Islamist leaders in Mogadishu agree to talks with government

WORLD DIGEST

June 08, 2006|By LOS ANGELES TIMES

MOGADISHU, Somalia -- Islamist leaders in control of the city reportedly agreed to talks with the country's transitional government yesterday, a move some analysts said could provide the first hope of stability after 15 years of anarchy.

But the streets of the capital bristled with tense, heavily armed militias on edge over any attempt at a counteroffensive by an alliance of rival warlords reportedly backed by the United States.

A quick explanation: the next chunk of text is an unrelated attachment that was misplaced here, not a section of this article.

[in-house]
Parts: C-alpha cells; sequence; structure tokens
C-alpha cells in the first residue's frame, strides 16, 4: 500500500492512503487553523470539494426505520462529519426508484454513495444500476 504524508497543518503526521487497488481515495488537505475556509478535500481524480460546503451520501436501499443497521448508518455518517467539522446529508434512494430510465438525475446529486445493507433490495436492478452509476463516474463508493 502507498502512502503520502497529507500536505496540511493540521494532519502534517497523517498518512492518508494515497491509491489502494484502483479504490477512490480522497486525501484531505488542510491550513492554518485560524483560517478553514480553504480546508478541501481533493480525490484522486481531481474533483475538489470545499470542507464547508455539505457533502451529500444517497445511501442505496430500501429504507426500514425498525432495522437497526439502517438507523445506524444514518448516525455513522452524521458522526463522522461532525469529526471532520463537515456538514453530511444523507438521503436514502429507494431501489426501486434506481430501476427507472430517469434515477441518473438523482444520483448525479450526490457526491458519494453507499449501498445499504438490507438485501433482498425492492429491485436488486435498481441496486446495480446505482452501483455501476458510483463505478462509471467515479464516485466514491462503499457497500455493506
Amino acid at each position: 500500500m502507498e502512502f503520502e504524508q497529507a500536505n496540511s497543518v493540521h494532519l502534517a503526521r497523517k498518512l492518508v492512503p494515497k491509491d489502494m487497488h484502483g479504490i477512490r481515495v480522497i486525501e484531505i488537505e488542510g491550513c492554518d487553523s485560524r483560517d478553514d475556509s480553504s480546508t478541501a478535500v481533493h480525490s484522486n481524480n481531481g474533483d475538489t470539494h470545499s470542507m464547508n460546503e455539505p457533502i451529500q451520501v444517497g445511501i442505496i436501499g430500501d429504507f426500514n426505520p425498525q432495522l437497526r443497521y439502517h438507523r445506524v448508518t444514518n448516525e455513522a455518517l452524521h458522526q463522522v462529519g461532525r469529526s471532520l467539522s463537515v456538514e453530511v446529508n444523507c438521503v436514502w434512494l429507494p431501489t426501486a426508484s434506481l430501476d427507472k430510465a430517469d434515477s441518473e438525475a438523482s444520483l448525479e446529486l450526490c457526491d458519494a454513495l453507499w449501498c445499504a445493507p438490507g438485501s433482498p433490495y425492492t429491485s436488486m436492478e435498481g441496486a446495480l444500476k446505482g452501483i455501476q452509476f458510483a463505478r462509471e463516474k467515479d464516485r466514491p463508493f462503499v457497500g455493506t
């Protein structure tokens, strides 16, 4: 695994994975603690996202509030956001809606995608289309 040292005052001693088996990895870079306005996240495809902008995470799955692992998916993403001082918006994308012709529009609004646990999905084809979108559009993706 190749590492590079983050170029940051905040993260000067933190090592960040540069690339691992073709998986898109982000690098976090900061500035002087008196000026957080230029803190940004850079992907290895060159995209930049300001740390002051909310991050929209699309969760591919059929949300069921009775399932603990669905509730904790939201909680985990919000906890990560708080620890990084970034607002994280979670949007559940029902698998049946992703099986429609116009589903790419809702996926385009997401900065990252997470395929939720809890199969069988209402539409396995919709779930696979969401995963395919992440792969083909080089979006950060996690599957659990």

The Bush administration has not admitted backing the alliance of warlords against the Islamists, though an analyst with the International Crisis Group, John Prendergast, said CIA backing for the warlords to the extent of $100,000 to $150,000 a month was "crystal clear."

The Islamic Court Union (ICU) claimed control of Mogadishu on Monday, driving the Alliance for the Restoration of Peace and Counter-terrorism from the capital after months of fighting that killed hundreds of civilians.

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